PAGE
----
Su Laurent explains what is meningitis and febrile convulsions in children, and what to do if your children have those conditions.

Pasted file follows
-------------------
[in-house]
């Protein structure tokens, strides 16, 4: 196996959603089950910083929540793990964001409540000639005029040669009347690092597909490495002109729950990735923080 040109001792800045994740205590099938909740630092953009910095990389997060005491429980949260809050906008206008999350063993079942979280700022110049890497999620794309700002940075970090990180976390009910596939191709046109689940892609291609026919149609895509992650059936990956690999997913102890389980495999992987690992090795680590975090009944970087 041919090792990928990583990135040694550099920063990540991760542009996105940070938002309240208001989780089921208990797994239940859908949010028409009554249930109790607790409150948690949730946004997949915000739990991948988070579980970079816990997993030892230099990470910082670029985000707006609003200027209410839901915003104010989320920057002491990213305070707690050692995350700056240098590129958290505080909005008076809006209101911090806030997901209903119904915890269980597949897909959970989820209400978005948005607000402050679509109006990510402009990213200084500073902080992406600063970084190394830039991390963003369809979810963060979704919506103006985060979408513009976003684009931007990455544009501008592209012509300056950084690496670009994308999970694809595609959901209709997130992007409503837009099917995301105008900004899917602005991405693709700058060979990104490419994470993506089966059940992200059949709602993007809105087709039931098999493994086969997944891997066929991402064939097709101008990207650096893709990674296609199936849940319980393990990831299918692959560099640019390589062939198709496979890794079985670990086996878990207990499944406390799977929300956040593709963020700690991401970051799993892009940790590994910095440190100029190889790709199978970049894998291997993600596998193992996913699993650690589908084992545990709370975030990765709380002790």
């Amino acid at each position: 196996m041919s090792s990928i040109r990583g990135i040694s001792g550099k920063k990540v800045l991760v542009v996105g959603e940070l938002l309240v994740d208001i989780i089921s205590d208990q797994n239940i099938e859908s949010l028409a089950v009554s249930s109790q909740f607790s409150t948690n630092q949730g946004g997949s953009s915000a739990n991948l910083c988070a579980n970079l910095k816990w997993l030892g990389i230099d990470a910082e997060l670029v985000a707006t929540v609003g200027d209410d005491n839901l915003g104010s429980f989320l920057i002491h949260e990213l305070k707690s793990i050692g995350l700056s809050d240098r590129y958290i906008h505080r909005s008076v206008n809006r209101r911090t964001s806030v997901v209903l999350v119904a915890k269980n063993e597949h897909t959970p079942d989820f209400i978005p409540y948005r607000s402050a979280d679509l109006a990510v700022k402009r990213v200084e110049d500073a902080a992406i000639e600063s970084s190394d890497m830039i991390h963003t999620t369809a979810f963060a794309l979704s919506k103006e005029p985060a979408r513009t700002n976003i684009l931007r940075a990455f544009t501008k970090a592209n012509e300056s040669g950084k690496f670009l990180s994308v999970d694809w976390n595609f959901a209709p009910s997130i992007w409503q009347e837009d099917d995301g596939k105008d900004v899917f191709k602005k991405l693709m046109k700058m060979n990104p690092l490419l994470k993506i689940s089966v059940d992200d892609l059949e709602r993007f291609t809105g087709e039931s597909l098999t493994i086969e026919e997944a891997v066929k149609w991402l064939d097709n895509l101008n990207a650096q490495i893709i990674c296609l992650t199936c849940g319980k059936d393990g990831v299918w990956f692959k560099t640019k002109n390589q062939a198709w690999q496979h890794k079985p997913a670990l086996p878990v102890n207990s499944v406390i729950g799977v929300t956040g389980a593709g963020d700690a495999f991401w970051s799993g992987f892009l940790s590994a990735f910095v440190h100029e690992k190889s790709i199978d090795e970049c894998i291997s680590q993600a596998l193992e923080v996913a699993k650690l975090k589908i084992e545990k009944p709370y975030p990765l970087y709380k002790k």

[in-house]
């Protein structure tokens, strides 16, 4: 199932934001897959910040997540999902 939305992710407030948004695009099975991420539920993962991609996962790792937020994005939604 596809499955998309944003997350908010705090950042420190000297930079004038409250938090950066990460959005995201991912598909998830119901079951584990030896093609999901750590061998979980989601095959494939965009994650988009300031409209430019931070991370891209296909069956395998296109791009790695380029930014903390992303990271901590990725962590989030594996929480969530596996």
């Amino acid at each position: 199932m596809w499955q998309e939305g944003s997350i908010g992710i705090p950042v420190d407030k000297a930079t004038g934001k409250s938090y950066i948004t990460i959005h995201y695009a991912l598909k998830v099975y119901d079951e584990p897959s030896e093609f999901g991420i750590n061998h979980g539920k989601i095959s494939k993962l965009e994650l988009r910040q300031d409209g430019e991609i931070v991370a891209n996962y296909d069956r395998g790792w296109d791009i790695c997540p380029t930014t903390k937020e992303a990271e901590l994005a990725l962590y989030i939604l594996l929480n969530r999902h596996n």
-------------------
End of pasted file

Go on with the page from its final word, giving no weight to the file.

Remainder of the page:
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Wendy Turner: In today’s health check Dr. Su Laurent the Consultant Pediatrician from Barnet Hospital and the baby channels medical advisor has joined me to tell parents through two conditions, which cause a great deal of worry and anxiety; Meningitis and Febrile convulsions. Hello, Su. Su Laurent: Hello, Wendy. Wendy Turner: Alright, let’s talk with Meningitis. What exactly is Meningitis? Su Laurent: Meningitis is an infection of the meningi and the meninges are the coverings of the brain. So, if as you can imagine, if you get an infection at that area you will have the symptoms, which will include headache, vomiting, and if your baby irritability, high fever, and looking generally very unwell. Wendy Turner: Is this one of the classic symptoms of stiff neck? Su Laurent: A stiff neck absolutely. Particularly in older child, the inability to bend the neck forward likes that because everything is so painful because the meningis go around the brain, and then they go down the spinal cord as well. So, the whole thing becomes very, very stiff. Wendy Turner: Of course, like any illness in a small child or a baby in particular. What does the parent, should she look out for? Su Laurent: Well, I think it’s very important, it’s just why children are so different from adults and we shouldn’t treat them just like small adults. The baby with Meningitis all you may get is irritability excessive crying, high fever, being of their feeds, vomiting something, which makes you feel, I’m worried about my baby, that’s what you might say, see you may will get any neck stiffness at all, they would be able to say, I’ve got a headache. Wendy Turner: Of course this is the problem. Su Laurent: This is the problem. There are two forms of Meningitis largely, if you look at the two groups; one is viral Meningitis, which on the whole gets better whatever you do, but the salt that we more commonly in hospital is bacterial Meningitis and one of these particularly is associated with a rash, I think many of our view is will know about the rash because actually it’s very commonly known about, I think I want to describe that now for today’s people who don’t know. Wendy Turner: Absolutely. Su Laurent: The rash of Meningococcal Meningitis is a classic rash, which looks a bit like a bruise, it looks likes there sort of blood is leaked under the skin and people may have heard about something called the tumbler test. What happens is with a normal rash, if you press and I’ll just show you with these glass tumbler, if you press a tumbler over the patch of a normal rash and you look through the glass what happens is, is what we called blanching; in other words, the redness goes away. But if you push tumbler over a patch of meningococcal rash or if you put it an over bruise it’s the same thing, it doesn’t go away. Wendy Turner: You still see it through the glass. Su Laurent: You can still see it through the glass that’s what’s called the tumbler test. If you see a child with a rash like that or even a little tiny red spots that again don’t go away we called them petikei, they just don’t go away. Wendy Turner: Could they be on any part of the body? Su Laurent: They can be on any part of the body at all. It’s very important to see medical attention urgently. If actually -- so important the GPs who see children like this with a sort of rash and a sort symptom, they always carry antibiotics with them and they will give an injection into the muscle quickly of an antibiotic, as soon as they see a child. So the way of seeking health is to go either to your GP, if your GP is very near or call a GP and say, what do I do or to go straight to hospital or even just to call 999, if you see that rash in an irritable baby or child. Wendy Turner: I’m sure you would also have seen heart breaking stories about infants who’ve had to have limbs and protecting. What is the complication being in that set of rash? Su Laurent: Well, I would say, one thing that’ll to just clarify is that Mening